Integrated Design Group Tracks the Data Center Boom

By: Peter Norris

Boston is a burgeoning data center market, having just been moved from Tier1 Research’s ’emerging market’ category onto their list of Top 10 Data Center Markets in the U.S. The new data center in Needham that Integrated Design Group designed for Digital Realty is an example of data center growth in the state.

Appropriately, Real Estate BisNow chose Boston as the city in which to host its Data Center Boom event. I participated in their panel along with other industry experts– Digital Realty’s Kevin Dalton, Goulston & Storrs’ Ray Kwasnick, BlackRock’s Barry Novick, NStar’s Patrick McDonnell, and Jones Lang LaSalle’s Greg Zais — to discuss major trends in Boston and in data center design in general.

Here are some major highlights discussed by the panel:

  1. The drivers for this growth are new streaming mobile applications.  These applications are used by handheld and tablet devices, massive storage units of information by social networks, corporate markets and the new generation of blade computers that require upgraded infrastructure.
  2. Fewer people are building their own data centers unless they are large, stand-alone facilities. Does this mean data centers are going away? Not at all. Growth will continue on the multi-tenant facilities as well as with large independent corporate facilities. .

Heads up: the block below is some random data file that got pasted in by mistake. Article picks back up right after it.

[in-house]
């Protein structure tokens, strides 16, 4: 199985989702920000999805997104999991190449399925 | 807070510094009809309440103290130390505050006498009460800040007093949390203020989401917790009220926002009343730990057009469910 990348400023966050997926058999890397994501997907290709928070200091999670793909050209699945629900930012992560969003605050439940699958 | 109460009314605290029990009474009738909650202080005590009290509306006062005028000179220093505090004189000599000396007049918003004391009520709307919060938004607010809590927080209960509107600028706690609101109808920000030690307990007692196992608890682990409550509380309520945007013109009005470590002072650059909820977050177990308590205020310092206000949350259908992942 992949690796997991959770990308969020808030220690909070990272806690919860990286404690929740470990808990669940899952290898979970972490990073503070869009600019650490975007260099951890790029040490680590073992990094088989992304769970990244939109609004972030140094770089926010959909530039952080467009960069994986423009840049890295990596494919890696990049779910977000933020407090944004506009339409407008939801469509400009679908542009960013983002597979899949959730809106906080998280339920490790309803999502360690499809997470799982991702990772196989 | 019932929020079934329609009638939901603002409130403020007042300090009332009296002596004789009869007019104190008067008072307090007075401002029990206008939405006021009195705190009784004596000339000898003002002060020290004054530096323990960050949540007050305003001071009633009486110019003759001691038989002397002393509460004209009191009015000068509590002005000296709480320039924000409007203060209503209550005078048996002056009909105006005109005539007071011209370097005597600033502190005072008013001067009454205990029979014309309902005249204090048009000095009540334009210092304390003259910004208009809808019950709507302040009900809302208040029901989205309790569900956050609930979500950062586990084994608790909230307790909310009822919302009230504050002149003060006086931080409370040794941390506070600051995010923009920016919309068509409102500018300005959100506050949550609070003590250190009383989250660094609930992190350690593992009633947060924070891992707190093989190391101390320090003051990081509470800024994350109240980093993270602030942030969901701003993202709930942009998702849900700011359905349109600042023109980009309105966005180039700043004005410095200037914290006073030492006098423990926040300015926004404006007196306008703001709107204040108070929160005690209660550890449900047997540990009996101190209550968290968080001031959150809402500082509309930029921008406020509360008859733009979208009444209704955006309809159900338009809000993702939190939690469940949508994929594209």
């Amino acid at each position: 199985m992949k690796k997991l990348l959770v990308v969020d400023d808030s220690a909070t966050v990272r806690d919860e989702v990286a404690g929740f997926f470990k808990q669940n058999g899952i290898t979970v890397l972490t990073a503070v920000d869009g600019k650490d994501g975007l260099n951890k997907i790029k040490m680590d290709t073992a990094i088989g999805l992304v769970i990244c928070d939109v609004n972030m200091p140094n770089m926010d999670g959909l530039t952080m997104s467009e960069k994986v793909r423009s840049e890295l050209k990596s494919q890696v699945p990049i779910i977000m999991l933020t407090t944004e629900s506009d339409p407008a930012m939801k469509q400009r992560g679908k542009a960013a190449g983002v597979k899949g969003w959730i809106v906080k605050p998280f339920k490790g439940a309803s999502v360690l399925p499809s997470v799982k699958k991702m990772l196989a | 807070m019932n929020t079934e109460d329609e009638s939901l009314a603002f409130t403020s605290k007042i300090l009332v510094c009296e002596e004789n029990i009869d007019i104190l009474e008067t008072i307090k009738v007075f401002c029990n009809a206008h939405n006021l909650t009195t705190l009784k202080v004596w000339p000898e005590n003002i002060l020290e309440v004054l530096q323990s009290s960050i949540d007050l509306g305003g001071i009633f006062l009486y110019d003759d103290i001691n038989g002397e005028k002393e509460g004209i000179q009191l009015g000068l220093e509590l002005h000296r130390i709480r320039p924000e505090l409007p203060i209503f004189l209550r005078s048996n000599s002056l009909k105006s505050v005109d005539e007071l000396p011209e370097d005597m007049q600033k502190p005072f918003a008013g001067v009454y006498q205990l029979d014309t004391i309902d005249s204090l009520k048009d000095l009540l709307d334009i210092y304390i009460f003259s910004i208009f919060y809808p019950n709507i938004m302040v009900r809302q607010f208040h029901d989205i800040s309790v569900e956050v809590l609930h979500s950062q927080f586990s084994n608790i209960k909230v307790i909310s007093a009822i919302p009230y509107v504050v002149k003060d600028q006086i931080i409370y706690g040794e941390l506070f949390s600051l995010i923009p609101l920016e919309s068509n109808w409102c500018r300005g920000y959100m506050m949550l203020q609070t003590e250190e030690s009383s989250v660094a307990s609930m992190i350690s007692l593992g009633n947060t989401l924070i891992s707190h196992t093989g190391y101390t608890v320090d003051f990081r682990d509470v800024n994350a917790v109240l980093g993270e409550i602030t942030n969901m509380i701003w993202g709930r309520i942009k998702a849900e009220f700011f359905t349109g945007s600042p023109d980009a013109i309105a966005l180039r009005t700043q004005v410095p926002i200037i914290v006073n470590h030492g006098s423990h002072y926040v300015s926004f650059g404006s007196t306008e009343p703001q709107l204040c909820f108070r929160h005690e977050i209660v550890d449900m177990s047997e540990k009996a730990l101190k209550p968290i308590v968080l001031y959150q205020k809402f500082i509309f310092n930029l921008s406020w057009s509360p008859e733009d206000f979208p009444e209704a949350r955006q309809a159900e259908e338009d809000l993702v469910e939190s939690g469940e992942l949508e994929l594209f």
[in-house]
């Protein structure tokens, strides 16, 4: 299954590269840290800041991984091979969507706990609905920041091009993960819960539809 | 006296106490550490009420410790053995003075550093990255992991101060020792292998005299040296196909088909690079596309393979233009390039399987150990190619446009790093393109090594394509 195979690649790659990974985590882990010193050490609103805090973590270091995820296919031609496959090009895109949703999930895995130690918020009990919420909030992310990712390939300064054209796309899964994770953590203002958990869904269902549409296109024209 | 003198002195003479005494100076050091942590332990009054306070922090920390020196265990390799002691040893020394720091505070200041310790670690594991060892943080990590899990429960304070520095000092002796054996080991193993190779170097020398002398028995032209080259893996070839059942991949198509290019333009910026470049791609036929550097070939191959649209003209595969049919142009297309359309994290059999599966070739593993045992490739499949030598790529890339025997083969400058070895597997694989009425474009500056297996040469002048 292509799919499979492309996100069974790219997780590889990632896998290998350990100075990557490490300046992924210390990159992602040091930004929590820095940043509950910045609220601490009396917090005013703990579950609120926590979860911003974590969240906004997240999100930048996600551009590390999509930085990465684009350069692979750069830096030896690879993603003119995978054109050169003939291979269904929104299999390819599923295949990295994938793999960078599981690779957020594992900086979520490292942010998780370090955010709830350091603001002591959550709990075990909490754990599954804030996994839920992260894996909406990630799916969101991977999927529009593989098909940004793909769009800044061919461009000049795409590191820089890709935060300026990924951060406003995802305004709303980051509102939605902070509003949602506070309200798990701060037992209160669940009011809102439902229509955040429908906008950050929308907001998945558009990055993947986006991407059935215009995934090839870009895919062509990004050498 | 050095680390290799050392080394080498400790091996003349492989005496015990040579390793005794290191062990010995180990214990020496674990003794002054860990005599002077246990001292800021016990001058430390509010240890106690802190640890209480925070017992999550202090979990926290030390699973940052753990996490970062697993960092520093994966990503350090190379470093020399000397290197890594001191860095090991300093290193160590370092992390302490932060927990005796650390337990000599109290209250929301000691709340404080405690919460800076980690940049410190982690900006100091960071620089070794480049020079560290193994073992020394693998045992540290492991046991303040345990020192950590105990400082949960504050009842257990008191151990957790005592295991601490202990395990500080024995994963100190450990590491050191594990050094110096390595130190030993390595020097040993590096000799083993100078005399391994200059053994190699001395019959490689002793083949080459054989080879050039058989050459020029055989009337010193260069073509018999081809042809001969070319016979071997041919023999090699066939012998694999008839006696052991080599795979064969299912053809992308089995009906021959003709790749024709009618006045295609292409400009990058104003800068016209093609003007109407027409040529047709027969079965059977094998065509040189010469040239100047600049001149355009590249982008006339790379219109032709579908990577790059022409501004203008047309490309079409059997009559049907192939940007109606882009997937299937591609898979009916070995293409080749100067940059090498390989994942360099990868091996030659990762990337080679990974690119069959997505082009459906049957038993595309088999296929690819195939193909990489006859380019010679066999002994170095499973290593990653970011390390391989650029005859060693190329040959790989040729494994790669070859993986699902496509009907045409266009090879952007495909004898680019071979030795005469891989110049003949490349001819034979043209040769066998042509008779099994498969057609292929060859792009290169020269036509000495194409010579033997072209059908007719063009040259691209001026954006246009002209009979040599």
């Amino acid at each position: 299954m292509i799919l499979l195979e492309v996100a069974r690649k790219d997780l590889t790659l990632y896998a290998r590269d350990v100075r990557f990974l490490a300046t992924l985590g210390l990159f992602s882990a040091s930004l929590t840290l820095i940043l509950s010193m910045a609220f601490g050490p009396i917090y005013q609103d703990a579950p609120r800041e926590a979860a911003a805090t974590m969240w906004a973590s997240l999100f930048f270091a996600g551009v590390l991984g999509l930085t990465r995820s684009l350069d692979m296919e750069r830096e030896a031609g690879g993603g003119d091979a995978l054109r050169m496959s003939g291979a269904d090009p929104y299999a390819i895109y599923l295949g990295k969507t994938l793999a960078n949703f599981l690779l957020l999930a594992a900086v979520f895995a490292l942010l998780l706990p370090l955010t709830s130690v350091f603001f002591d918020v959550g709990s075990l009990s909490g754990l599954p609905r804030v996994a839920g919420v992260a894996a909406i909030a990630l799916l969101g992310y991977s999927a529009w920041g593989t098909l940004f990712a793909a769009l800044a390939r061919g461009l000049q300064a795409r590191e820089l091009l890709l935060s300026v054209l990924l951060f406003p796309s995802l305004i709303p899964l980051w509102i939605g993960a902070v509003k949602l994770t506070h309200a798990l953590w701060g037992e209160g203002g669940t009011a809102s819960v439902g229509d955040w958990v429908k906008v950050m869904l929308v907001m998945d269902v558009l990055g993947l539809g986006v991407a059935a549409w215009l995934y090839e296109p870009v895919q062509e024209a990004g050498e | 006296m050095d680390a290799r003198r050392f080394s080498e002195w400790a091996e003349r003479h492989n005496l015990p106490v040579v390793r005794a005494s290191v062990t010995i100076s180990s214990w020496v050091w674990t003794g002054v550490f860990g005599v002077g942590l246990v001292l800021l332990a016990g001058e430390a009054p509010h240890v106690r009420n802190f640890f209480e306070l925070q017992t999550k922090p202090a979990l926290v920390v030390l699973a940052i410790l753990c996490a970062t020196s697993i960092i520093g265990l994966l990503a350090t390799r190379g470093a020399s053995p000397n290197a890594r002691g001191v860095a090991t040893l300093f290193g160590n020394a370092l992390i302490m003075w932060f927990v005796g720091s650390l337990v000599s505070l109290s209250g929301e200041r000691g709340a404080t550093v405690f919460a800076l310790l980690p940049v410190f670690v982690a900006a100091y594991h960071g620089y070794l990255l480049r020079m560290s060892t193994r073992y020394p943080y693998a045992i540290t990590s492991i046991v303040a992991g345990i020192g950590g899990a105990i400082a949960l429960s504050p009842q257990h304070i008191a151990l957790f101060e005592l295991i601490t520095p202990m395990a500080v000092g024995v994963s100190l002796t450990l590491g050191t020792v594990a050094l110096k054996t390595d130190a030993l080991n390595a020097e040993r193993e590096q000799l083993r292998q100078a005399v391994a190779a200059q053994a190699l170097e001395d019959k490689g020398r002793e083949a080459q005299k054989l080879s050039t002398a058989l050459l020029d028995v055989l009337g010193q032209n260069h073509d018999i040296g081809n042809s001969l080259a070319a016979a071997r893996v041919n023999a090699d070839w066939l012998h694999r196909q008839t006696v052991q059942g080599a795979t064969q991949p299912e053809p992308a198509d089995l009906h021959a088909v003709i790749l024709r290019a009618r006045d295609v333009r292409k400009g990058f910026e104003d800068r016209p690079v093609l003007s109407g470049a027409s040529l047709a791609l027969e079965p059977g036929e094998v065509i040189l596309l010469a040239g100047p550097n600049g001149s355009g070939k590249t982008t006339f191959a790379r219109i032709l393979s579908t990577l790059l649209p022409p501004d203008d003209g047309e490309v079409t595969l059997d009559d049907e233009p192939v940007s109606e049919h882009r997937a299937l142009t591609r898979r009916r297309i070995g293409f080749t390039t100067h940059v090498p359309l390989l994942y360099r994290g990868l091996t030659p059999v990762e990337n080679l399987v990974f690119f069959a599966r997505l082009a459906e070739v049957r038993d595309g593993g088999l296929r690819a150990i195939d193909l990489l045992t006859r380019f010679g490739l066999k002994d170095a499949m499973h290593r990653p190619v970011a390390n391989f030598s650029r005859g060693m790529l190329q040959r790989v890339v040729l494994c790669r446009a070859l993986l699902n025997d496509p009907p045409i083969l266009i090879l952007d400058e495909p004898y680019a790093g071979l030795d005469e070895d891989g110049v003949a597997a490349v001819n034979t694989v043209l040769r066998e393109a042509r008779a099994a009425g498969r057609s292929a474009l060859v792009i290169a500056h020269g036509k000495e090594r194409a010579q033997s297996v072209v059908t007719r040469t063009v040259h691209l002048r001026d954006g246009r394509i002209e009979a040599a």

3. Clients demand flexible and scalable data center design. Integrated Design Group knows this to be true; almost all of the data center projects we design allow for future, incremental growth with focus on energy efficiency. Our design for the University of California at Santa Barbara’s North Hall data center is one example.
  4. Cost of electricity and tax incentives will drive new data center projects out of Massachusetts. EMC, Fidelity and TJX are three locally-headquartered companies that are known to be building data centers elsewhere. These factors could certainly be part of the reason.
  5. Data centers get a bad reputation as energy squanderers. Yes, data centers consume a lot of energy but it’s important to think about the resources that they’ve replaced, for instance; fuel and paper. Integrated Design Group has designed seven LEED-certified data centers and developed energy-efficient data center technologies that have led to lower PUE and costs for our clients.

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